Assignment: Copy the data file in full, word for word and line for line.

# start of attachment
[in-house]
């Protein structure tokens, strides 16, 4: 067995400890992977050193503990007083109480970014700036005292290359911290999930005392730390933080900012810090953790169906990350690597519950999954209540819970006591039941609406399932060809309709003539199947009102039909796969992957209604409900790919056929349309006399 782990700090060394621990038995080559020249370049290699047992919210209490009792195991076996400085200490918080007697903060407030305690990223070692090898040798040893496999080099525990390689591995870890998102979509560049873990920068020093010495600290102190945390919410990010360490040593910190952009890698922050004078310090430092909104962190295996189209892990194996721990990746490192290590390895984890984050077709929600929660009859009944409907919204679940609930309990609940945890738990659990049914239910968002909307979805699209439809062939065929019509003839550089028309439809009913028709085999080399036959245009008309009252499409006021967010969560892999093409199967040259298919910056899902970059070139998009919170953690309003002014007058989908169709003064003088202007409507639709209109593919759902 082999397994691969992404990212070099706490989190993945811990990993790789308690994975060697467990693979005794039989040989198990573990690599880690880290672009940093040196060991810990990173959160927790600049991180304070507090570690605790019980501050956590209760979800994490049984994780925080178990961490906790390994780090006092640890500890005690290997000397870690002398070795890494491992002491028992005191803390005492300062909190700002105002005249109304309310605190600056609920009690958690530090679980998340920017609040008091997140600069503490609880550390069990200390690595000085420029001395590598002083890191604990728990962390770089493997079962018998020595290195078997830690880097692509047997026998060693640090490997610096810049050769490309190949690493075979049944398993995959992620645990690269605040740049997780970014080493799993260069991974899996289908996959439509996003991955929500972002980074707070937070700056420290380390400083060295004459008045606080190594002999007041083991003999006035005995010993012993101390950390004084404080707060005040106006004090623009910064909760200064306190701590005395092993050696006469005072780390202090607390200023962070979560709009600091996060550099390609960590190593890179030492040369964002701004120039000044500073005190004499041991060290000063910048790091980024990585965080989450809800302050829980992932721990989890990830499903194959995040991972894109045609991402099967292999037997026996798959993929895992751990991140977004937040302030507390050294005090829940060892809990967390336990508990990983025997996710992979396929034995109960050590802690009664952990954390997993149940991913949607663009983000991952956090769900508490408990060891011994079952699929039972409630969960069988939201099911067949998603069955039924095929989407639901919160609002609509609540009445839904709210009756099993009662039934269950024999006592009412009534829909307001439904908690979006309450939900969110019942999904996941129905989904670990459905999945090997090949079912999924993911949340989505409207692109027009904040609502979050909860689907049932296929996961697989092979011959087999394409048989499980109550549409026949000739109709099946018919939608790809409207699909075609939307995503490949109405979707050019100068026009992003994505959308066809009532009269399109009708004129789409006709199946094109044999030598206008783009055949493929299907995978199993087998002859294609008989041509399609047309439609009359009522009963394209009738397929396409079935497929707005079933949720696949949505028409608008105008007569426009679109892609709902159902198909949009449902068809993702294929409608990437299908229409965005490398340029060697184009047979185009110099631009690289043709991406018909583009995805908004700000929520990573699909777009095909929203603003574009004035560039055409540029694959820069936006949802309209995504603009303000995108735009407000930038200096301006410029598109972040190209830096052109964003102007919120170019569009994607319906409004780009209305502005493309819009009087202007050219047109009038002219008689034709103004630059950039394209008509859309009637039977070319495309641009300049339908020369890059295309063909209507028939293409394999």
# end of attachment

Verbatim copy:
[in-house]
């Protein structure tokens, strides 16, 4: 067995400890992977050193503990007083109480970014700036005292290359911290999930005392730390933080900012810090953790169906990350690597519950999954209540819970006591039941609406399932060809309709003539199947009102039909796969992957209604409900790919056929349309006399 782990700090060394621990038995080559020249370049290699047992919210209490009792195991076996400085200490918080007697903060407030305690990223070692090898040798040893496999080099525990390689591995870890998102979509560049873990920068020093010495600290102190945390919410990010360490040593910190952009890698922050004078310090430092909104962190295996189209892990194996721990990746490192290590390895984890984050077709929600929660009859009944409907919204679940609930309990609940945890738990659990049914239910968002909307979805699209439809062939065929019509003839550089028309439809009913028709085999080399036959245009008309009252499409006021967010969560892999093409199967040259298919910056899902970059070139998009919170953690309003002014007058989908169709003064003088202007409507639709209109593919759902 082999397994691969992404990212070099706490989190993945811990990993790789308690994975060697467990693979005794039989040989198990573990690599880690880290672009940093040196060991810990990173959160927790600049991180304070507090570690605790019980501050956590209760979800994490049984994780925080178990961490906790390994780090006092640890500890005690290997000397870690002398070795890494491992002491028992005191803390005492300062909190700002105002005249109304309310605190600056609920009690958690530090679980998340920017609040008091997140600069503490609880550390069990200390690595000085420029001395590598002083890191604990728990962390770089493997079962018998020595290195078997830690880097692509047997026998060693640090490997610096810049050769490309190949690493075979049944398993995959992620645990690269605040740049997780970014080493799993260069991974899996289908996959439509996003991955929500972002980074707070937070700056420290380390400083060295004459008045606080190594002999007041083991003999006035005995010993012993101390950390004084404080707060005040106006004090623009910064909760200064306190701590005395092993050696006469005072780390202090607390200023962070979560709009600091996060550099390609960590190593890179030492040369964002701004120039000044500073005190004499041991060290000063910048790091980024990585965080989450809800302050829980992932721990989890990830499903194959995040991972894109045609991402099967292999037997026996798959993929895992751990991140977004937040302030507390050294005090829940060892809990967390336990508990990983025997996710992979396929034995109960050590802690009664952990954390997993149940991913949607663009983000991952956090769900508490408990060891011994079952699929039972409630969960069988939201099911067949998603069955039924095929989407639901919160609002609509609540009445839904709210009756099993009662039934269950024999006592009412009534829909307001439904908690979006309450939900969110019942999904996941129905989904670990459905999945090997090949079912999924993911949340989505409207692109027009904040609502979050909860689907049932296929996961697989092979011959087999394409048989499980109550549409026949000739109709099946018919939608790809409207699909075609939307995503490949109405979707050019100068026009992003994505959308066809009532009269399109009708004129789409006709199946094109044999030598206008783009055949493929299907995978199993087998002859294609008989041509399609047309439609009359009522009963394209009738397929396409079935497929707005079933949720696949949505028409608008105008007569426009679109892609709902159902198909949009449902068809993702294929409608990437299908229409965005490398340029060697184009047979185009110099631009690289043709991406018909583009995805908004700000929520990573699909777009095909929203603003574009004035560039055409540029694959820069936006949802309209995504603009303000995108735009407000930038200096301006410029598109972040190209830096052109964003102007919120170019569009994607319906409004780009209305502005493309819009009087202007050219047109009038002219008689034709103004630059950039394209008509859309009637039977070319495309641009300049339908020369890059295309063909209507028939293409394999």